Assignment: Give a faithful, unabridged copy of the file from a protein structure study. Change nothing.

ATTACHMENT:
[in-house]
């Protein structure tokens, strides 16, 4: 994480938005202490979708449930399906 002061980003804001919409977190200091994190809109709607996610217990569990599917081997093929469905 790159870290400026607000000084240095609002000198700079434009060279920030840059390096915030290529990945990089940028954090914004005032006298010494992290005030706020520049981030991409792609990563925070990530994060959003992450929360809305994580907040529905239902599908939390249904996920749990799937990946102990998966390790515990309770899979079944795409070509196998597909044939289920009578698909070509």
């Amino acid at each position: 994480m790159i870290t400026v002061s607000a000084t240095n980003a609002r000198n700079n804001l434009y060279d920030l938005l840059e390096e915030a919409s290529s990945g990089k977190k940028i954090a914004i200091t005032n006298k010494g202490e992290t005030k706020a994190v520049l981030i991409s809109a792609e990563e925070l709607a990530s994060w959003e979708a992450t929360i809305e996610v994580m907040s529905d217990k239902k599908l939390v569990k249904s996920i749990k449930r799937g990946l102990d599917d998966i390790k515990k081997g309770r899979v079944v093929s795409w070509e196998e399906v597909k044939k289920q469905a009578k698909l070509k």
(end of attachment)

[in-house]
């Protein structure tokens, strides 16, 4: 994480938005202490979708449930399906 002061980003804001919409977190200091994190809109709607996610217990569990599917081997093929469905 790159870290400026607000000084240095609002000198700079434009060279920030840059390096915030290529990945990089940028954090914004005032006298010494992290005030706020520049981030991409792609990563925070990530994060959003992450929360809305994580907040529905239902599908939390249904996920749990799937990946102990998966390790515990309770899979079944795409070509196998597909044939289920009578698909070509």
């Amino acid at each position: 994480m790159i870290t400026v002061s607000a000084t240095n980003a609002r000198n700079n804001l434009y060279d920030l938005l840059e390096e915030a919409s290529s990945g990089k977190k940028i954090a914004i200091t005032n006298k010494g202490e992290t005030k706020a994190v520049l981030i991409s809109a792609e990563e925070l709607a990530s994060w959003e979708a992450t929360i809305e996610v994580m907040s529905d217990k239902k599908l939390v569990k249904s996920i749990k449930r799937g990946l102990d599917d998966i390790k515990k081997g309770r899979v079944v093929s795409w070509e196998e399906v597909k044939k289920q469905a009578k698909l070509k």